Motorola and the NFL Put Sexting Profits Above Principles
NEW ORLEANS: Yesterday’s Super Bowl set a record for TV audiences, and also set a record for the most disgusting advertisement in NFL history. It’s hard to chronicle all of the offensive ads through the years, but certainly Motorola’s ad touting it’s new MOTOBLUR software has to be ranked the most offensive. While the commercial was not particularly graphic, it did have its share of innuendo and double entendre. What the NIP finds most offensive is that the commercial legitimizes the practice of sexting.
Sexting, the practice sending pornographic images of one’s self or other via text messaging or email, has been linked to all kinds of problems among youth in this country, even being linked to the suicide of one teenager. Back in 2007 cheerleader coach Victoria Schattauer in Goshen Ohio made history when she photographed herself with a student topless. The photo was sexted and emailed all over the school, and subsequently all over the country. The photos shocked the country because of their graphic nature involving a teacher and a student together, with the teacher taking the photo. Since then apparently lots of other coaches have followed suit, judging by a quick Google search of “coaches sexting.”
Motorola’s commercial shows actress Megan Fox taking a picture of herself in the tub and sending it out. Besides frying the local telephone lines the explicit photo makes the rounds to a teenage boy locking himself in a bathroom, a voyeuristic husband getting slapped by his wife, a gay couple slapping each other, etc., all in good fun, apparently in the judgement of Motorola executives. The trouble is that teens don’t need any more incentive to engage in sexting. This commercial does not help teens understand just how severe the consequences can be:
News reports are increasingly documenting legal repercussions after indecent photo appear online. And attorneys say there are many unanswered questions about whether young people who send their own photos could face prosecution for obscenity or child pornography.
This year in Wisconsin, a 17-year-old was charged with possessing child pornography after he posted naked pictures of his 16-year-old ex-girlfriend online.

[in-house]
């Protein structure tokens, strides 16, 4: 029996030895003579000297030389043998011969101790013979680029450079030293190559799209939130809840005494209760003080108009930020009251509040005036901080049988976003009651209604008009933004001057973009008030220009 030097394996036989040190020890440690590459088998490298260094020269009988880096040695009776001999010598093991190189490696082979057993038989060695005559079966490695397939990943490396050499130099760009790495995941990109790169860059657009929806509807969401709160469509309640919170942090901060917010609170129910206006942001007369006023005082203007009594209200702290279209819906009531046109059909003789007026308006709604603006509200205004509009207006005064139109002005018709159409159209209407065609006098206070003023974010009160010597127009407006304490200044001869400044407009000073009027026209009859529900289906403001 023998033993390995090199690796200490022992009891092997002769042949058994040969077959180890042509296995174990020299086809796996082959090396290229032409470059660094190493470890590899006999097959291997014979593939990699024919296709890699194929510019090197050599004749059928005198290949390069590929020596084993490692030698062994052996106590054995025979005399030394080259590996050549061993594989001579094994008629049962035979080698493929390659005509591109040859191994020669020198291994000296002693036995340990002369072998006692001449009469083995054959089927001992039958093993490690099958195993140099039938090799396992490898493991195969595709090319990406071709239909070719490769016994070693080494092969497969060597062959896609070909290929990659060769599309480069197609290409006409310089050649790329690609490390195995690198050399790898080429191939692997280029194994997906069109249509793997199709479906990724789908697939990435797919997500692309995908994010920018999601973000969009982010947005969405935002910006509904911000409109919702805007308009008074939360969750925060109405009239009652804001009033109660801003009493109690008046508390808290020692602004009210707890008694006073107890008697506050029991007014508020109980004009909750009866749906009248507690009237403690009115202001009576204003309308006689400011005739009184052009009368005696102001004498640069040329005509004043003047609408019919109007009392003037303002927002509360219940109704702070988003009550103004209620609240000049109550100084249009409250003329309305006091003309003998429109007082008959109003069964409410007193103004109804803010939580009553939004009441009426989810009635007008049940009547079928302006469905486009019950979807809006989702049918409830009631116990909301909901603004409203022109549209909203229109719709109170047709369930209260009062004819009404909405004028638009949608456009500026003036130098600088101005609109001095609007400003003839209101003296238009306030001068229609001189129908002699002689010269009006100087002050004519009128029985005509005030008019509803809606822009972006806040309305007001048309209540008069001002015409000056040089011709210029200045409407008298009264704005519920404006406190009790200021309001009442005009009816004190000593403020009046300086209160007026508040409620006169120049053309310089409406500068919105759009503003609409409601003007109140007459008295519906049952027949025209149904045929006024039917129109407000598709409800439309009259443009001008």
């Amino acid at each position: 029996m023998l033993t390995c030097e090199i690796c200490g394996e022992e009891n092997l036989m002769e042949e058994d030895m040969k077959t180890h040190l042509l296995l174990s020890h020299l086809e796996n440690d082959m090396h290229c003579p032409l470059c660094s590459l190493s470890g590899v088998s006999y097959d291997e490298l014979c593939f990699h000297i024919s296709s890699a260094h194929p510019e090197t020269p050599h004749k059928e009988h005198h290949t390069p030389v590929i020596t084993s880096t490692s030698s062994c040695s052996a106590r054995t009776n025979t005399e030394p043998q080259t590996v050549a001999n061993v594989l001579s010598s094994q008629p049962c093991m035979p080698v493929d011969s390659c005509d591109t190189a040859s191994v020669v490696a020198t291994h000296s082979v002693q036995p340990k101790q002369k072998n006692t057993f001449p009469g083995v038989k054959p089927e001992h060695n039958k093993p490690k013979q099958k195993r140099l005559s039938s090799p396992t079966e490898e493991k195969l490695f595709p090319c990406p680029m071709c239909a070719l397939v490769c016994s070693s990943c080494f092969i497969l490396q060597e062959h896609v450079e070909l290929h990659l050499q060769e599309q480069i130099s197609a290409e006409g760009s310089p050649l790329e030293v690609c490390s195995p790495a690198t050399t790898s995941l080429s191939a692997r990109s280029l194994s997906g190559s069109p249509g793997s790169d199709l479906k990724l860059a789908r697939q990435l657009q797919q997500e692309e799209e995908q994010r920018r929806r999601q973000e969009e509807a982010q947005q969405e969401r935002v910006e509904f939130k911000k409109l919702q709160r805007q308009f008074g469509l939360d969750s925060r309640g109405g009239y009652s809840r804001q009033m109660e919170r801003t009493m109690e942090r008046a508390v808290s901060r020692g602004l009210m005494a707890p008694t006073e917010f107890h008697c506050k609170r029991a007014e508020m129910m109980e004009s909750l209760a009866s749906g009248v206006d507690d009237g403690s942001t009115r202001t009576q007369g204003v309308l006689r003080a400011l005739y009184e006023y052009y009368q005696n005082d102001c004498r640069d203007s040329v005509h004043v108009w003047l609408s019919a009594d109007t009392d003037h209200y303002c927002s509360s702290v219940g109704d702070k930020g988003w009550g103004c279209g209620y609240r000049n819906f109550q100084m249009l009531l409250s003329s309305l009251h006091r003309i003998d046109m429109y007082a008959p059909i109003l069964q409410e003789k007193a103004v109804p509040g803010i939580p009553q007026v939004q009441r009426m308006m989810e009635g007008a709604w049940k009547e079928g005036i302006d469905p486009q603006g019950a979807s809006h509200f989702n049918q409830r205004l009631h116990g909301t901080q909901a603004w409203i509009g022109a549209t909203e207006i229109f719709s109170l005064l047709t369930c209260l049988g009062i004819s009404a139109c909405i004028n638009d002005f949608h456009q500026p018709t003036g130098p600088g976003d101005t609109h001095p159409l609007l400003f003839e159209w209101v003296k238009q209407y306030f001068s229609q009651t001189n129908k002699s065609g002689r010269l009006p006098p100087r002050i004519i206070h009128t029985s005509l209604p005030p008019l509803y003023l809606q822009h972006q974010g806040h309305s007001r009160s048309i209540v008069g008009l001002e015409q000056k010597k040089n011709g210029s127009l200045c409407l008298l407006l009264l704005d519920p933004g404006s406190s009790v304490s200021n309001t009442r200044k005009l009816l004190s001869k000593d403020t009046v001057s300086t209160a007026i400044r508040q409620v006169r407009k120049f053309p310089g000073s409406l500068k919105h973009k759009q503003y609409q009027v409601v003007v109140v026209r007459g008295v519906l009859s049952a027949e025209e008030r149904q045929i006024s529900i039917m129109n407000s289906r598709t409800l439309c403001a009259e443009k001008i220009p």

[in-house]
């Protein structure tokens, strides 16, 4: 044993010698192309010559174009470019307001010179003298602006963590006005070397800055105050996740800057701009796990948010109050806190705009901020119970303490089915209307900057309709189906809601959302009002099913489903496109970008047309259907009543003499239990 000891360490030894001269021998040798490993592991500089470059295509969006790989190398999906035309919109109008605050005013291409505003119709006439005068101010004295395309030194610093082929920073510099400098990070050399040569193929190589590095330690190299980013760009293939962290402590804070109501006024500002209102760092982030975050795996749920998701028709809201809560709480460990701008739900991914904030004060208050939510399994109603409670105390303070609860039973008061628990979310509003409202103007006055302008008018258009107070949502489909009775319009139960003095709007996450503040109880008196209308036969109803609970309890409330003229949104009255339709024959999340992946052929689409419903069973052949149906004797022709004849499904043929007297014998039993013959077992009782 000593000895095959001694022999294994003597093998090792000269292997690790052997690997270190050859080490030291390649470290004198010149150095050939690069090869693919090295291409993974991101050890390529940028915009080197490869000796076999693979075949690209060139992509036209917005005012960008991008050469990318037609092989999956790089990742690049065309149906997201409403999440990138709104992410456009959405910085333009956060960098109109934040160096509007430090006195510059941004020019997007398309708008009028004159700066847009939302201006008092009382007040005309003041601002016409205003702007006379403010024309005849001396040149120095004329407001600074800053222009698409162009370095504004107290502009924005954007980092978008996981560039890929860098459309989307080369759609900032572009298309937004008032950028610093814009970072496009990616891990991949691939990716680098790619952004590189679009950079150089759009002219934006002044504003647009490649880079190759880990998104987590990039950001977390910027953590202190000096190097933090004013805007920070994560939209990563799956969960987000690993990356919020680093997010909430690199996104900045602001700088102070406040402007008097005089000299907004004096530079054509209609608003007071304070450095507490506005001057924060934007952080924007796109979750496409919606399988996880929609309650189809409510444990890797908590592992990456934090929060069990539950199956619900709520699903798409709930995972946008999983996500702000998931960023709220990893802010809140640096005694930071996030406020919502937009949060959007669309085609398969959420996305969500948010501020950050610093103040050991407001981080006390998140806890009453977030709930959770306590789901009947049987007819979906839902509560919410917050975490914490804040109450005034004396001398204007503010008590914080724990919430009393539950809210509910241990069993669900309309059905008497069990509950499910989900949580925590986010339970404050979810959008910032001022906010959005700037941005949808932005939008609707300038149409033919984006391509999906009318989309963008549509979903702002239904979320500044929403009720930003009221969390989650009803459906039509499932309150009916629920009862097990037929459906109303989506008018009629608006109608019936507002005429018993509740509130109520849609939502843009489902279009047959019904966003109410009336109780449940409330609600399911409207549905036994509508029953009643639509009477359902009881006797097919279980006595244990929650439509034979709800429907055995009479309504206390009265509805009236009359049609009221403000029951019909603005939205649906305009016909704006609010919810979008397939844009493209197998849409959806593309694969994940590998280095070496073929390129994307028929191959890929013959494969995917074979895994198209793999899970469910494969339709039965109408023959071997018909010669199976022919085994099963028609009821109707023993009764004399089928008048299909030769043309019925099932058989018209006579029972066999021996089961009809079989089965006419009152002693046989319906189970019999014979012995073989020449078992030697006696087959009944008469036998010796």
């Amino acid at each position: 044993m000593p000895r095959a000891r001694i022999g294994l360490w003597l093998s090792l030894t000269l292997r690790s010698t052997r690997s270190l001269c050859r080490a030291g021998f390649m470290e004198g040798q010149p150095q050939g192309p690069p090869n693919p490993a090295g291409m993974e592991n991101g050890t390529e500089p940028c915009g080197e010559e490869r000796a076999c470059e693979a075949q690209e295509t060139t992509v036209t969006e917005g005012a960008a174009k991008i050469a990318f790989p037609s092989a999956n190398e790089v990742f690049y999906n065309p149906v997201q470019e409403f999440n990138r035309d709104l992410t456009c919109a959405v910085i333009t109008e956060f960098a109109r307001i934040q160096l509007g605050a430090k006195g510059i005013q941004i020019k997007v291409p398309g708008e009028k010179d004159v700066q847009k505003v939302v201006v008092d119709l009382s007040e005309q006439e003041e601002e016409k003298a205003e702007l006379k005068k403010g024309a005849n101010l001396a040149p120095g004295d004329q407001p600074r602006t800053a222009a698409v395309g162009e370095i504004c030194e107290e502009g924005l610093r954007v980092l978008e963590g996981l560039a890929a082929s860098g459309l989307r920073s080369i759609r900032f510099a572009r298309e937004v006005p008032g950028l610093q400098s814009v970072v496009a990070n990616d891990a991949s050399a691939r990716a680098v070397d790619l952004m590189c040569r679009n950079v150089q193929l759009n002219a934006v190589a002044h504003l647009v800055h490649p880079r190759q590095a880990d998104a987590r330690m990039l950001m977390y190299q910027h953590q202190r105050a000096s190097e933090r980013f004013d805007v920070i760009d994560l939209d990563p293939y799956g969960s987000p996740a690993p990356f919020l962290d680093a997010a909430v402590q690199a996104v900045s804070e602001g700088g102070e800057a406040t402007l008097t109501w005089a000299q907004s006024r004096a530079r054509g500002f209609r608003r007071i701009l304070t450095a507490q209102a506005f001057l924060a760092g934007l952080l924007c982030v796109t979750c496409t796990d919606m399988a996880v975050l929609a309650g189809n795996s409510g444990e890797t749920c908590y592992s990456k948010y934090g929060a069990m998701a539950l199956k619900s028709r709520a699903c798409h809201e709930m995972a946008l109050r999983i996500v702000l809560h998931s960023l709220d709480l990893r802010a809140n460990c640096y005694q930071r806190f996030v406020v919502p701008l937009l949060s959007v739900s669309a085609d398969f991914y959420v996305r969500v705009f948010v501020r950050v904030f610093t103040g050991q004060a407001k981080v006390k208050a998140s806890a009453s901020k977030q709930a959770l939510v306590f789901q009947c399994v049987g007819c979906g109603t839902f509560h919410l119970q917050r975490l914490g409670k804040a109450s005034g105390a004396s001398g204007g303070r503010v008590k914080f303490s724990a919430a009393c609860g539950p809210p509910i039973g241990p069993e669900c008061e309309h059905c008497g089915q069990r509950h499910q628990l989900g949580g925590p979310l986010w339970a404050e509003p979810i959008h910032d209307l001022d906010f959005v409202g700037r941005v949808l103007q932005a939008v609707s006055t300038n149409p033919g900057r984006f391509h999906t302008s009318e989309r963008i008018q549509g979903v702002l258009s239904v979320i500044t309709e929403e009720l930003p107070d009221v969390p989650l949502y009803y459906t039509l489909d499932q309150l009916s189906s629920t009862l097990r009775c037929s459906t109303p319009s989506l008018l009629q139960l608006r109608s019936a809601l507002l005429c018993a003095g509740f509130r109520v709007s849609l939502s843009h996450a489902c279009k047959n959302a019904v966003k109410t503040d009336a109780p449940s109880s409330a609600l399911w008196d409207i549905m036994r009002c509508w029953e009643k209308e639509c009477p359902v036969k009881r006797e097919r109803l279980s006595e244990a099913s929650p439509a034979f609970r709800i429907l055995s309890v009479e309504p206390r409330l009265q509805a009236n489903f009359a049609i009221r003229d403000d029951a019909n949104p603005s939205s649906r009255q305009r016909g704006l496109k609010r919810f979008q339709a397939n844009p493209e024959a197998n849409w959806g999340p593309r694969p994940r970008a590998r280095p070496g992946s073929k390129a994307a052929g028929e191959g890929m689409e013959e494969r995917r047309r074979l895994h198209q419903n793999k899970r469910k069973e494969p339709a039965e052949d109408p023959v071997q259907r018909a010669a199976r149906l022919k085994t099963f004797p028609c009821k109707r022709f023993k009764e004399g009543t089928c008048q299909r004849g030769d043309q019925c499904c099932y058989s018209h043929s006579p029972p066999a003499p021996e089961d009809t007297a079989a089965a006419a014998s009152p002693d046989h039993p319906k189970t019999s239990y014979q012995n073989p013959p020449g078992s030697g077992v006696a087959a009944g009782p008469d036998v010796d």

In Alabama, authorities arrested four middle-school students for exchanging nude photos of themselves. In Rochester, N.Y., a 16-year-old boy is now facing up to seven years in prison for forwarding a nude photo of a 15-year-old girlfriend to his friends. ABC News.
Students don’t realize that they could be facing charges of trafficking in child pornography, as students in Greensburg, PA found out. The Texas Attorney General warns:
Attorney General Greg Abbott said teens can ask hotline operators about “sexting” — the act of sending sexually explicit messages or photos electronically, primarily between cell phones.
Sexting is often associated with teen dating violence. Research shows teens are being pressured into taking pictures by a boyfriend or girlfriend who threatens they will leave or find someone who will.
Abbott also said sexting can be a crime. Teens in possession of sexually suggestive images of classmates or companions under 18 can face up to 10 years in prison.
“Sexting implicates criminal issues. It is a crime to possess child pornography images of teens sent by way of telephone. By definition, sexting involves child pornography,” Abbott said. KVUE News
In July of 2008 Jessica Logan in Cincinnati, Ohio hung herself just a month after graduation, the victim of harassment arising from sexting. The parents of the dead girl are now suing the Sycamore Board of Education for negligence.
Does this sound like the type of activity that should be used to market cell phones? Motorola, Megan Fox and the NFL have no excuse for airing this despicable commercial. Whatever happened to the charge, “contributing to the delinquency of a minor?” Apparently such concerns disappear when corporations put profits ahead of principles.